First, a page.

Toyota previews new automated driver-assist systems
To be fully detailed at this week's Intelligent Transport Systems World Congress Tokyo 2013, Toyota has developed a number of next-gen safety technologies that it intends to start rolling out around 2015 under the Automated Highway Driving Assist (AHDA) umbrella. The firm also announced it has created an enhanced version of its existing Pre-collision System (PCS) that offers more advance notice of a potential impact and adds a new Pedestrian-avoidance Steer Assist feature. We had a chance to experience these new systems in action last week during a trip to Japan.
Designed for use in both conventional and future fully-autonomous applications, AHDA integrates two key elements: Cooperative-adaptive Cruise Control and Lane Trace Control. Unlike conventional adaptive cruise control setups based around millimeter-wave radar, Toyota's alternative uses 760MHz radio waves that can more quickly transmit acceleration/deceleration data between vehicles linked into the system to help maintain optimum intervals and eliminate stop-and-go conditions that lead to traffic snarls. While a final operating standard needs to be created and approved before it will be able to work with other automaker's offerings, Toyota will participate in a cooperative evaluation of Cooperative-adaptive Cruise Control with Mazda and Subaru later this month.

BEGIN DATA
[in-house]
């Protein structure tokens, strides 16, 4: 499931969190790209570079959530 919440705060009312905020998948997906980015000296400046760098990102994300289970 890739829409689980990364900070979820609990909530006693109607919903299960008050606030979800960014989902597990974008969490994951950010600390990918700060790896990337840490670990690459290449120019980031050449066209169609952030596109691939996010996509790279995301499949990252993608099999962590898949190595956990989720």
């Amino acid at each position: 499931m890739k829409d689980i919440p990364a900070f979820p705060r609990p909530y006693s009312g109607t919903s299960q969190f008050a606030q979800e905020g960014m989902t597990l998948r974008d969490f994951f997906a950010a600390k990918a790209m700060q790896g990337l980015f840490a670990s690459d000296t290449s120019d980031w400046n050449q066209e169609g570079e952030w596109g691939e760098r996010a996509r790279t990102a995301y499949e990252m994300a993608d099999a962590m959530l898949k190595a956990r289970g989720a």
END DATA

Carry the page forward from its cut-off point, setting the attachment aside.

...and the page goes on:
Already undergoing real-world testing in Japan, Toyota's Lane Trace Control system is an all-new and even-more-capable, full-speed-range take on the Lane Keep Assist functionality found on certain Lexus models. It does use millimeter-wave radar as well as sophisticated software and high-performance cameras located adjacent to the rearview mirror to effectively read road markings and automatically adjust the vehicles steering, braking and drive torque as necessary to keep it centered in a traffic lane. The automaker plans to use components and technologies culled from the Advanced Safety Research Vehicle it revealed at last year's CES event to expedite the commercial implementation of AHDA in Japan and other world markets.
Toyota also demonstrated the latest version of its Pre-collision System which is now even more effective at helping a driver avoid striking a pedestrian who may inadvertently wander into harm's way. In addition to expanding the initial visual warning interval from two to four seconds when a risk is first detected, this upgraded PCS also provides increased automatic braking force and ultimately adds new steering-avoidance input to direct the car away from an individual if it determines that braking alone won't be sufficient to avoid an impact. Finally, Toyota presented two additional driver-support features, an enhanced Panoramic View monitor with cross-traffic detection that offers full 180-degree front and rear views plus side imaging as well as a new and more user-friendly Intelligent Parking Assist system.
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